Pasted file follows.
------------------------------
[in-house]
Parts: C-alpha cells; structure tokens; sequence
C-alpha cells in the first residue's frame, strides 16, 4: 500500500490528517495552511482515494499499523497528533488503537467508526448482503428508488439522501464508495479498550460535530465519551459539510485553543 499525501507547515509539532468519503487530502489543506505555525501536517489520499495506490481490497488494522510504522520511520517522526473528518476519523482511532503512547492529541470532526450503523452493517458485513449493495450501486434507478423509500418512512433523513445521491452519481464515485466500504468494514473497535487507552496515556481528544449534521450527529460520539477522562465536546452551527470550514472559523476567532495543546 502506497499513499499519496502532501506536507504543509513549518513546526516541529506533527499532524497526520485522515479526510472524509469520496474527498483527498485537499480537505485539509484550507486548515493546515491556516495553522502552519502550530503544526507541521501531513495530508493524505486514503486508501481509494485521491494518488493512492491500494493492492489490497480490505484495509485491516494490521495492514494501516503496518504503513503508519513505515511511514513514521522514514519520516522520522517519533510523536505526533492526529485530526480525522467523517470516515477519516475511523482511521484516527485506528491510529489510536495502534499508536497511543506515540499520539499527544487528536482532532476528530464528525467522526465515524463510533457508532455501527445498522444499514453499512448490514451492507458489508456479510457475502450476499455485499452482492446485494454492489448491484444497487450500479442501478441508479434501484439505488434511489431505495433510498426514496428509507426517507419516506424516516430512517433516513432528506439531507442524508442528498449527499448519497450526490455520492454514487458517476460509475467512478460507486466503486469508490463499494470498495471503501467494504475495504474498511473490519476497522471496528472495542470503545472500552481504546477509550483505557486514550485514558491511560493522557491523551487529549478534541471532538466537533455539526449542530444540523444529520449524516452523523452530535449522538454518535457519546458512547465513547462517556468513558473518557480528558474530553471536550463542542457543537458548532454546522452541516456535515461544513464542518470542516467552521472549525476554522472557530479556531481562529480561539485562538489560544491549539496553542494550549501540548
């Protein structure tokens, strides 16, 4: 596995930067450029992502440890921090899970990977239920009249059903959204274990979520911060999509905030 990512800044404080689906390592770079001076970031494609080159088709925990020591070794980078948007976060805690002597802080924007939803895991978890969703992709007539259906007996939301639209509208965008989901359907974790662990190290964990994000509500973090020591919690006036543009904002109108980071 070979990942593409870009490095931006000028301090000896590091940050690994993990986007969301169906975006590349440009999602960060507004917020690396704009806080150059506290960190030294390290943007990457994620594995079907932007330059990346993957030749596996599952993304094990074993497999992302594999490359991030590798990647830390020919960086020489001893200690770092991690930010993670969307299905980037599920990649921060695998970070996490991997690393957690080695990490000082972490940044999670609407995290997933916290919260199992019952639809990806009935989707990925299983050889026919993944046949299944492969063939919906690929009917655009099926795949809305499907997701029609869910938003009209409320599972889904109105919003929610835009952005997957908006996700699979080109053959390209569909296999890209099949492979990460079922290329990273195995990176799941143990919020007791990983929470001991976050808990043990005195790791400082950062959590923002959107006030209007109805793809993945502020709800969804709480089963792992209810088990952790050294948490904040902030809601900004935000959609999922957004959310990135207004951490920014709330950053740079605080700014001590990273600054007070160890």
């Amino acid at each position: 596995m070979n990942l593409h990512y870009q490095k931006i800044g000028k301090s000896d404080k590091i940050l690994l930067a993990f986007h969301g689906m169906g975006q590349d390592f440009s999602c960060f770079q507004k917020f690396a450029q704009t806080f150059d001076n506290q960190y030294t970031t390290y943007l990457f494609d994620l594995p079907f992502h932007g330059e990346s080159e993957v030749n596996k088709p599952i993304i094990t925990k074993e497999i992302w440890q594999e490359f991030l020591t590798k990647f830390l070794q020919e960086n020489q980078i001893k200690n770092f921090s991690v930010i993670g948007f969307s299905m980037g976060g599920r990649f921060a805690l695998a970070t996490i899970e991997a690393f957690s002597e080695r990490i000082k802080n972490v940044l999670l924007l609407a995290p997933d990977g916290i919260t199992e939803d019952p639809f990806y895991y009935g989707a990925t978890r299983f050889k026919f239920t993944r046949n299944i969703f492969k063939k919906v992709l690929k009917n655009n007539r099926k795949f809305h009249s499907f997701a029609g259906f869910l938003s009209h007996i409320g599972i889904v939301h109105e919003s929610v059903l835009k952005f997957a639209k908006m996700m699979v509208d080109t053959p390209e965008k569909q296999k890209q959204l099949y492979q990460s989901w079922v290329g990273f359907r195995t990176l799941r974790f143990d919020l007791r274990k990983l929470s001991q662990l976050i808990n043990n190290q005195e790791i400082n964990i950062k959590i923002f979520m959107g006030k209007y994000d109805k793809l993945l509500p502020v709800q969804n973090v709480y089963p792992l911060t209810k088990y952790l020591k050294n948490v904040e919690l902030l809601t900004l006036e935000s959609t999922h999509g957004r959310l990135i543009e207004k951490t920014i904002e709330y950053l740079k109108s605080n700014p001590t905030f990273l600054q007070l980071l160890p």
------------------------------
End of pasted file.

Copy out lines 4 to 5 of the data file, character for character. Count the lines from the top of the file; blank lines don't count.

């Protein structure tokens, strides 16, 4: 596995930067450029992502440890921090899970990977239920009249059903959204274990979520911060999509905030 990512800044404080689906390592770079001076970031494609080159088709925990020591070794980078948007976060805690002597802080924007939803895991978890969703992709007539259906007996939301639209509208965008989901359907974790662990190290964990994000509500973090020591919690006036543009904002109108980071 070979990942593409870009490095931006000028301090000896590091940050690994993990986007969301169906975006590349440009999602960060507004917020690396704009806080150059506290960190030294390290943007990457994620594995079907932007330059990346993957030749596996599952993304094990074993497999992302594999490359991030590798990647830390020919960086020489001893200690770092991690930010993670969307299905980037599920990649921060695998970070996490991997690393957690080695990490000082972490940044999670609407995290997933916290919260199992019952639809990806009935989707990925299983050889026919993944046949299944492969063939919906690929009917655009099926795949809305499907997701029609869910938003009209409320599972889904109105919003929610835009952005997957908006996700699979080109053959390209569909296999890209099949492979990460079922290329990273195995990176799941143990919020007791990983929470001991976050808990043990005195790791400082950062959590923002959107006030209007109805793809993945502020709800969804709480089963792992209810088990952790050294948490904040902030809601900004935000959609999922957004959310990135207004951490920014709330950053740079605080700014001590990273600054007070160890």
């Amino acid at each position: 596995m070979n990942l593409h990512y870009q490095k931006i800044g000028k301090s000896d404080k590091i940050l690994l930067a993990f986007h969301g689906m169906g975006q590349d390592f440009s999602c960060f770079q507004k917020f690396a450029q704009t806080f150059d001076n506290q960190y030294t970031t390290y943007l990457f494609d994620l594995p079907f992502h932007g330059e990346s080159e993957v030749n596996k088709p599952i993304i094990t925990k074993e497999i992302w440890q594999e490359f991030l020591t590798k990647f830390l070794q020919e960086n020489q980078i001893k200690n770092f921090s991690v930010i993670g948007f969307s299905m980037g976060g599920r990649f921060a805690l695998a970070t996490i899970e991997a690393f957690s002597e080695r990490i000082k802080n972490v940044l999670l924007l609407a995290p997933d990977g916290i919260t199992e939803d019952p639809f990806y895991y009935g989707a990925t978890r299983f050889k026919f239920t993944r046949n299944i969703f492969k063939k919906v992709l690929k009917n655009n007539r099926k795949f809305h009249s499907f997701a029609g259906f869910l938003s009209h007996i409320g599972i889904v939301h109105e919003s929610v059903l835009k952005f997957a639209k908006m996700m699979v509208d080109t053959p390209e965008k569909q296999k890209q959204l099949y492979q990460s989901w079922v290329g990273f359907r195995t990176l799941r974790f143990d919020l007791r274990k990983l929470s001991q662990l976050i808990n043990n190290q005195e790791i400082n964990i950062k959590i923002f979520m959107g006030k209007y994000d109805k793809l993945l509500p502020v709800q969804n973090v709480y089963p792992l911060t209810k088990y952790l020591k050294n948490v904040e919690l902030l809601t900004l006036e935000s959609t999922h999509g957004r959310l990135i543009e207004k951490t920014i904002e709330y950053l740079k109108s605080n700014p001590t905030f990273l600054q007070l980071l160890p």